Using Simulation to Identify Strategies for Reducing Energy Consumption in Airport Baggage Handling Systems
Conserving energy is a goal for every baggage handling system. Although BNP has been working with airports to implement energy saving policies and infrastructure long before the current health crisis, the reduction in baggage volumes associated with COVID-19 highlights the importance of having energy efficient systems.
In many of today’s baggage systems, energy is wasted when conveyors operate while no bags are present. This is due to the baggage handling systems being designed with a Zone Methodology approach in which a group of conveyors are started at the same time and run continuously until the zone has been cleared of bags for 10 or more minutes. This results in running many conveyors unnecessarily during low demand periods. When bag volume is low, there is a poor return in energy consumed compared to the number of bags handled.
Enhanced drives can start and stop conveyors with essentially no detrimental effect on the drive system while greatly enhancing equipment life and reducing bagroom noise levels. Enhanced drives can make the overall system or process more energy efficient by only using the motors when required or tuning the motor output. Running conveyors only when bags are present is referred to as a “Small Group Methodology.” Enhanced drives include, Variable Frequency Drives (VFDs), Permanent Magnet Motors (PMMs), and Synchronous Reluctance Motors (SRMs) C-faced coupled to a gear box. Combining enhanced drives with industrial ethernet connections and modified distributed I/O methodologies provides for the opportunity to design systems that achieve substantial energy savings.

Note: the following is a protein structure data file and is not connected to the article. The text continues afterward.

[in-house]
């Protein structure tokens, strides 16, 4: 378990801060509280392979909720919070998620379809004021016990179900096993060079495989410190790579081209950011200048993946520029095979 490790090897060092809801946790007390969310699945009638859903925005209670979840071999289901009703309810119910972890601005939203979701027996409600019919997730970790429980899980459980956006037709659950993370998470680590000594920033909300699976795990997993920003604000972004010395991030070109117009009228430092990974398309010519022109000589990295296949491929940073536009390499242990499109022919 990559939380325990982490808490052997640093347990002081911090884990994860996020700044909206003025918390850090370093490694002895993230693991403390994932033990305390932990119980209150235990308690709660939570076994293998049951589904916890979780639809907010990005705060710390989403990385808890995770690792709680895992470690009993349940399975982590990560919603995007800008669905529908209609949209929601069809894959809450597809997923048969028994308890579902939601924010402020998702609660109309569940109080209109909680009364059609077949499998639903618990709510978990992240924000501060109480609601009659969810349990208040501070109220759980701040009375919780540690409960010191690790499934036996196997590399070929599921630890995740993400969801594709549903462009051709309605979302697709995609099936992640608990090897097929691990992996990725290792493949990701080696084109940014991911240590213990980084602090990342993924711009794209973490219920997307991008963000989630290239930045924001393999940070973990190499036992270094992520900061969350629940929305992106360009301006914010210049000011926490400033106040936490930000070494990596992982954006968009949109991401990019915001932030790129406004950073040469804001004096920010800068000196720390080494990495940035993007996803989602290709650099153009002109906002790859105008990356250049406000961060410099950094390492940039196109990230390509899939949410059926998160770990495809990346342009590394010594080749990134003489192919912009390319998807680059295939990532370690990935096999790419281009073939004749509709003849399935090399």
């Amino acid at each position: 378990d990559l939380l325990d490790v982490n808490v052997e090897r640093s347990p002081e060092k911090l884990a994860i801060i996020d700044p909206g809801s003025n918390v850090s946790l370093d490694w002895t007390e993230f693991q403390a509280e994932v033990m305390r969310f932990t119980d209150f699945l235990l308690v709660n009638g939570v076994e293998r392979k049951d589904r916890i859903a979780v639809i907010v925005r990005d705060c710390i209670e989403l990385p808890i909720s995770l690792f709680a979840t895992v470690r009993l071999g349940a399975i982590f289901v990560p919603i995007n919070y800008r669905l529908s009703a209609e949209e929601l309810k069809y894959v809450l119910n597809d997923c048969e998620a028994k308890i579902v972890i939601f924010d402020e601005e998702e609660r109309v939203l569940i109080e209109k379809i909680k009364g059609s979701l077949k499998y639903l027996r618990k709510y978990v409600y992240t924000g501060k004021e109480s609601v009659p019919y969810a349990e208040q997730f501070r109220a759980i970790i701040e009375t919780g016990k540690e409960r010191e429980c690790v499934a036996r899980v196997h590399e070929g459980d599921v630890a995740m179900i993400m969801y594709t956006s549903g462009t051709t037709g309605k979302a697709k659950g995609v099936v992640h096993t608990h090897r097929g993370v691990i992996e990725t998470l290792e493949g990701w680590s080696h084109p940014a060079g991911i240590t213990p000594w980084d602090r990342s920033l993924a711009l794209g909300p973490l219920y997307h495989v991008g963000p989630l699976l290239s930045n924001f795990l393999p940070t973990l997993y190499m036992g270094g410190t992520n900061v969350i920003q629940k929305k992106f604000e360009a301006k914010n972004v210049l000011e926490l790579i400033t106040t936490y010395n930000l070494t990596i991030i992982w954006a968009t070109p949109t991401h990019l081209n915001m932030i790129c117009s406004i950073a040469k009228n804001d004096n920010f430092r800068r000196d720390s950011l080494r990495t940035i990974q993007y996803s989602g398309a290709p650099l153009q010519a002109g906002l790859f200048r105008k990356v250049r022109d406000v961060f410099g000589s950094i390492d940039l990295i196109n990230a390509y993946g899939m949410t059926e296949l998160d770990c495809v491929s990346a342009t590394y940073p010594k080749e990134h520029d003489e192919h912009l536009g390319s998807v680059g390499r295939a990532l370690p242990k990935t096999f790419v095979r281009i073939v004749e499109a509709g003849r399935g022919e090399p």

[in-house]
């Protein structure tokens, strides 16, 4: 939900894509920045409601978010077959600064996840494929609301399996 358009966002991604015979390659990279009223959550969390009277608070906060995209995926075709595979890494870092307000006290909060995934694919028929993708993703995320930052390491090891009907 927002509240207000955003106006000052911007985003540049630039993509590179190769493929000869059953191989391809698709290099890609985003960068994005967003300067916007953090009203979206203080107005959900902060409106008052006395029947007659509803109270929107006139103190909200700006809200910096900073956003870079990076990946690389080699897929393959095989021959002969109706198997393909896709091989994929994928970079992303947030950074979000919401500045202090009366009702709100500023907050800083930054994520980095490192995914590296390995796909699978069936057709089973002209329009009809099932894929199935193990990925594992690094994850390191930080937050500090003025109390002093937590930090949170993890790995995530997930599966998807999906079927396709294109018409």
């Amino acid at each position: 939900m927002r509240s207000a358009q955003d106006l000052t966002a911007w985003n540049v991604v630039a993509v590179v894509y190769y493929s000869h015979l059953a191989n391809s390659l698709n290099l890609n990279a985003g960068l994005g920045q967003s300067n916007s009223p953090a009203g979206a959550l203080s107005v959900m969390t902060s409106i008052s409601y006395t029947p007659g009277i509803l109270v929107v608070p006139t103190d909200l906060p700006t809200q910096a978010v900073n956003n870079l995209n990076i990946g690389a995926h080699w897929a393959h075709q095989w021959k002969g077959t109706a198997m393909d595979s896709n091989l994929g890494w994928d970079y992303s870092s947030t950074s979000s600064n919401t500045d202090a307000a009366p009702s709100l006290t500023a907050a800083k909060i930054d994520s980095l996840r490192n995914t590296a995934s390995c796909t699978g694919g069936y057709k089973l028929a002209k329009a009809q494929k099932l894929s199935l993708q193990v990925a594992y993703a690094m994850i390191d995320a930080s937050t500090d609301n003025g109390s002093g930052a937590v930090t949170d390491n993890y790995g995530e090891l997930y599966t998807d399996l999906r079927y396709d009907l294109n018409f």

BNP has evaluated the Small Group Methodology as an option for the replacement and upgrade of existing systems. The theory is simple, only run a conveyor when a bag is present and don’t run the conveyor when it is empty. The logic implemented for Small Group Methodology will turn the motor on at a fixed location prior to the bag reaching the conveyor and will turn the motor off after a fixed time after the bag exits the conveyor, if no other bags are present.
Upgrading existing systems requires both hardware and controls software upgrades to achieve the full benefit of energy savings. It is not a solution that can be implemented overnight; however, for those airports that are upgrading existing systems or installing new systems, options for reducing energy consumptions should be carefully evaluated.
Simulation modeling was used to estimate total daily power consumption for multiple conveyor time-out delay settings. This study was performed at a major hub airport in the United States and included the flow of originating bags from induction at ticket counters through delivery of all bags to the final makeup devices. Operations including ticketing, baggage screening, explosive trace detection, and manual encode were modeled, incorporating all conveyors, merges, and diverters from induction to makeup device for the outbound baggage handling system. Study results project that systems that implement the Small Zone Methodology would see up to a 59% reduction in energy costs. Additionally, the airport would benefit from further cost savings associated with the reduced wear and tear on system components.
In Zone Methodology, all the conveyors in the zone are restarted at the same time with only brief cascade restart delays between conveyors. All the conveyors in a zone were set to run continuously until no bags were seen in that zone for 10 minutes. This resulted in running many conveyors for an extended time, even during low demand periods.
Figure 1 shows an example of a conveyor line running using the Zone Methodology. If a bag enters the ticket counter in Zone 1, all twenty conveyors in Zone 1 are restarted. When the bag reaches the Zone 2 auto-start trigger photo-eye, all forty conveyors in Zone 2 are started. Each zone will continue to run for approximately 10 minutes after the zone is clear of all bags before auto-stopping. If another bag enters the zone in that period, the timeout timer is reset, and the conveyor must run for 10 minutes without any bags before the zone stops.